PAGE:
Shmuel was hit hard by this “I read about it, I’ve contracted it” syndrome. In the course of the next year, following reading about the untimely passing of Red Skelton’s son from leukemia, Shmuel believed he had contracted the disease, searching for weeks for symptoms that the disease was progressing. When nipped on the finger by a pet dog of a friend, Shmuel was certain he had contracted rabies. No amount of reassurance from his parents and the friends’ parents convinced Shmuel that the dog wasn’t rabid and that he had nothing to fear. Next, Shmuel examined every jar and can in his mother’s kitchen for signs of contamination, in particular cans of tuna fish and pickle jars were examined for possible food poisoning or botulism. Finally, every puncture wound and laceration was suspected to harbor tetanus microbes, keeping Shmuel awake at night awaiting the first signs of lockjaw setting in.

One can only imagine the psychic suffering a hypochondriac such as Shmuel Aydelman endures, but it is not the hypochondriac alone who suffers. As is typical in such cases, Shmuel’s parents were beside themselves with deep concern over his preoccupation with his health. They acted to remove the medical reference book from his room, but Shmuel sought it out, ultimately digging it out of the front hall closet. No amount of counseling seemed to help; in the end, his parents had to admit to themselves that they might have to wait until Shmuel became a teenager—subject to peer pressure—before he would “grow out” of his morbid preoccupation with his health. Getting little relief from his parents’ new hands-off approach, Shmuel now was resigned to a fate of dying “a thousand theoretical deaths,” all traceable to his status as a hypochondriac.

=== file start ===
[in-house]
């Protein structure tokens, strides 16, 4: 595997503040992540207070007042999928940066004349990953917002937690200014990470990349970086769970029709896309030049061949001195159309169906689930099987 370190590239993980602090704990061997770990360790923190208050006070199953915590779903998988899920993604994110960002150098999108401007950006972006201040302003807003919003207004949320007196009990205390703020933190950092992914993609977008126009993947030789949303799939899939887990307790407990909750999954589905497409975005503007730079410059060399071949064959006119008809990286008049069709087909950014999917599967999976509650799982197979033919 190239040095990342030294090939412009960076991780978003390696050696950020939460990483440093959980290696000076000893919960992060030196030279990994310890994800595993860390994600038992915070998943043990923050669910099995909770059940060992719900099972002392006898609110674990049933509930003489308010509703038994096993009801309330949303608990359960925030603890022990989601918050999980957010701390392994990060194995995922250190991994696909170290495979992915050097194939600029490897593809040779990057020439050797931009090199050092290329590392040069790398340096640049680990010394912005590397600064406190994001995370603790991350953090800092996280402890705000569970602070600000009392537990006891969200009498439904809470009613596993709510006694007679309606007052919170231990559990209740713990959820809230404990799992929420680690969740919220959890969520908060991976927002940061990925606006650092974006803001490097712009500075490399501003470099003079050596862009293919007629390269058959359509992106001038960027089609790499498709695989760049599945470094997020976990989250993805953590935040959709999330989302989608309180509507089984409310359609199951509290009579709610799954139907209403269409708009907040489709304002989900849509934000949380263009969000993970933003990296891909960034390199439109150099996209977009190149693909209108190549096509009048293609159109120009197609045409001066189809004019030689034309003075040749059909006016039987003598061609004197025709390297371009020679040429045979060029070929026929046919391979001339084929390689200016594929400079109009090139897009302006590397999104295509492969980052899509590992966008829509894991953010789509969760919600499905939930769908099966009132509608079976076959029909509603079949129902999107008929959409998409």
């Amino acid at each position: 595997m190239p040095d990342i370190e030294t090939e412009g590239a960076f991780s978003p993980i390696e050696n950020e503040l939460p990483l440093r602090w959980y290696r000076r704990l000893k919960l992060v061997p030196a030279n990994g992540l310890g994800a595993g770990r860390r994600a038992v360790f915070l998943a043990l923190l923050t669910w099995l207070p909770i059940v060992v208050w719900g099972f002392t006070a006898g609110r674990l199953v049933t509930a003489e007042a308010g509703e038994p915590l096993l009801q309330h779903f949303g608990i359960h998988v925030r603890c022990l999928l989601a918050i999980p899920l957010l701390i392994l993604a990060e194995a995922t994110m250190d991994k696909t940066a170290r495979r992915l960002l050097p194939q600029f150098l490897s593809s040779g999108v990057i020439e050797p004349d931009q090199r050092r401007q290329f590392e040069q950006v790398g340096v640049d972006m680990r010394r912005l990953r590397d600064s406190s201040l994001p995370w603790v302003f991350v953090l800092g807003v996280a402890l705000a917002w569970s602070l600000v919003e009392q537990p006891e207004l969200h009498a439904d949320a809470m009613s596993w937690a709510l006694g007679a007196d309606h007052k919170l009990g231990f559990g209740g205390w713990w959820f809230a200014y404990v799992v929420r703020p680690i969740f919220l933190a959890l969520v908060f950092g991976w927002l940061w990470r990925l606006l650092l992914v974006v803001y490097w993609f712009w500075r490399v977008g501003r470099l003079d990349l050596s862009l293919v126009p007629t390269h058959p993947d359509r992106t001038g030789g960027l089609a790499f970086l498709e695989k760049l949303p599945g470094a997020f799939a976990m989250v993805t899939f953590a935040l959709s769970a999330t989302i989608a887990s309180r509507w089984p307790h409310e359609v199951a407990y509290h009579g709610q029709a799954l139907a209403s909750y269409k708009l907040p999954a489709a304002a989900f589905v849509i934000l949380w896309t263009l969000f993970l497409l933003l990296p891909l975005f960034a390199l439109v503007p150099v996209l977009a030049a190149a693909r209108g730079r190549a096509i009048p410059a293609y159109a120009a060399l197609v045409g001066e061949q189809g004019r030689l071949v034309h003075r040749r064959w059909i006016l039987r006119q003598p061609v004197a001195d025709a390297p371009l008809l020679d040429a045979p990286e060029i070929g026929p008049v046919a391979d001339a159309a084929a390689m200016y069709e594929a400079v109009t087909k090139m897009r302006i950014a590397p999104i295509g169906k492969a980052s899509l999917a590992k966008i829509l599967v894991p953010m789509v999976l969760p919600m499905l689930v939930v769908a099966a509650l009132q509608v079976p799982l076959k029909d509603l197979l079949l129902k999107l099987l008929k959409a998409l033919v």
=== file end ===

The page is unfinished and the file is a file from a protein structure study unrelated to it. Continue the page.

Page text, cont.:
Shmuel ages. He finds that possessing good skin leads to an active social life. As hypochondriasis can’t be seen from the outside, only Shmuel’s intimates might suspect he was a silent sufferer; however, when he ultimately married, he couldn’t hide his condition from his spouse, Bella. Generally hypochondriacs become experts at hiding their condition and truly suffer in silence; they become the most ardent phytobiotics: magic substances that can act swiftly and directly to combat disease.